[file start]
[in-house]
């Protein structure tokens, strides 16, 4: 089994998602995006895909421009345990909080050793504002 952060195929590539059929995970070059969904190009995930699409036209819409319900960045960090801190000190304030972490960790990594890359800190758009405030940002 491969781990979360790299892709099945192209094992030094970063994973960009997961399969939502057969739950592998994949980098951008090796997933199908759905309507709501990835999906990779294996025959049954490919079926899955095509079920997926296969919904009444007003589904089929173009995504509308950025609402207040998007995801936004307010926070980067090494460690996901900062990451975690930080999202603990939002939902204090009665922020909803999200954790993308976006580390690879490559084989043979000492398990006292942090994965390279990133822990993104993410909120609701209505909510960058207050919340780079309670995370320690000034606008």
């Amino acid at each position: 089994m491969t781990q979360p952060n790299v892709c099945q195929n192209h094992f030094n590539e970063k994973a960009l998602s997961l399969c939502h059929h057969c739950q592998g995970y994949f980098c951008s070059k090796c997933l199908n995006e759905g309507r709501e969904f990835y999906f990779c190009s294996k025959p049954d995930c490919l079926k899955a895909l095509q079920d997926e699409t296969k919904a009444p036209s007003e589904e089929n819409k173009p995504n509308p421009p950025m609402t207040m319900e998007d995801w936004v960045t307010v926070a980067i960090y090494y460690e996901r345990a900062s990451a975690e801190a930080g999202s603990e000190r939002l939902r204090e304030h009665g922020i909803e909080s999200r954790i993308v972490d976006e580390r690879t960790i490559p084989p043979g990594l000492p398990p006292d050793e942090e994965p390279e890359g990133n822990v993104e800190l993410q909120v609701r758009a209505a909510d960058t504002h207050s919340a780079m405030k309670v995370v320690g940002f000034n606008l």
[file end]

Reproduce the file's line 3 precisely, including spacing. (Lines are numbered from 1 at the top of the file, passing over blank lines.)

């Amino acid at each position: 089994m491969t781990q979360p952060n790299v892709c099945q195929n192209h094992f030094n590539e970063k994973a960009l998602s997961l399969c939502h059929h057969c739950q592998g995970y994949f980098c951008s070059k090796c997933l199908n995006e759905g309507r709501e969904f990835y999906f990779c190009s294996k025959p049954d995930c490919l079926k899955a895909l095509q079920d997926e699409t296969k919904a009444p036209s007003e589904e089929n819409k173009p995504n509308p421009p950025m609402t207040m319900e998007d995801w936004v960045t307010v926070a980067i960090y090494y460690e996901r345990a900062s990451a975690e801190a930080g999202s603990e000190r939002l939902r204090e304030h009665g922020i909803e909080s999200r954790i993308v972490d976006e580390r690879t960790i490559p084989p043979g990594l000492p398990p006292d050793e942090e994965p390279e890359g990133n822990v993104e800190l993410q909120v609701r758009a209505a909510d960058t504002h207050s919340a780079m405030k309670v995370v320690g940002f000034n606008l």